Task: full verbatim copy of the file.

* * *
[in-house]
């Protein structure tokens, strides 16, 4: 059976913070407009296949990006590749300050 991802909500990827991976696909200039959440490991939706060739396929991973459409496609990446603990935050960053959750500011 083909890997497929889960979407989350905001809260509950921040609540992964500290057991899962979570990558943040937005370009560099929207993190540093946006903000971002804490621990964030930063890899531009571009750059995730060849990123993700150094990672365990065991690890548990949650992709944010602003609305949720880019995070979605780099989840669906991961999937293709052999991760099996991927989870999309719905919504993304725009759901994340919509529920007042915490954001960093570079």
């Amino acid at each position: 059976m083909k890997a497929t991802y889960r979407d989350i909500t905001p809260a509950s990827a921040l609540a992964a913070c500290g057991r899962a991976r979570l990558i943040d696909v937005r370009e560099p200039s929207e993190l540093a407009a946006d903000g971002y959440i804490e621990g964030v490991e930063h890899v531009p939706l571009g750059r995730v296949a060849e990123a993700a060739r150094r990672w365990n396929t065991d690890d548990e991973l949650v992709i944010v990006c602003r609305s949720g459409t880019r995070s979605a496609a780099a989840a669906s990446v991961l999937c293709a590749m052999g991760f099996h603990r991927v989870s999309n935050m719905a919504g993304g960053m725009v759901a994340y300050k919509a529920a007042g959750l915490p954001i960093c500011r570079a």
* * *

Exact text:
[in-house]
């Protein structure tokens, strides 16, 4: 059976913070407009296949990006590749300050 991802909500990827991976696909200039959440490991939706060739396929991973459409496609990446603990935050960053959750500011 083909890997497929889960979407989350905001809260509950921040609540992964500290057991899962979570990558943040937005370009560099929207993190540093946006903000971002804490621990964030930063890899531009571009750059995730060849990123993700150094990672365990065991690890548990949650992709944010602003609305949720880019995070979605780099989840669906991961999937293709052999991760099996991927989870999309719905919504993304725009759901994340919509529920007042915490954001960093570079």
């Amino acid at each position: 059976m083909k890997a497929t991802y889960r979407d989350i909500t905001p809260a509950s990827a921040l609540a992964a913070c500290g057991r899962a991976r979570l990558i943040d696909v937005r370009e560099p200039s929207e993190l540093a407009a946006d903000g971002y959440i804490e621990g964030v490991e930063h890899v531009p939706l571009g750059r995730v296949a060849e990123a993700a060739r150094r990672w365990n396929t065991d690890d548990e991973l949650v992709i944010v990006c602003r609305s949720g459409t880019r995070s979605a496609a780099a989840a669906s990446v991961l999937c293709a590749m052999g991760f099996h603990r991927v989870s999309n935050m719905a919504g993304g960053m725009v759901a994340y300050k919509a529920a007042g959750l915490p954001i960093c500011r570079a």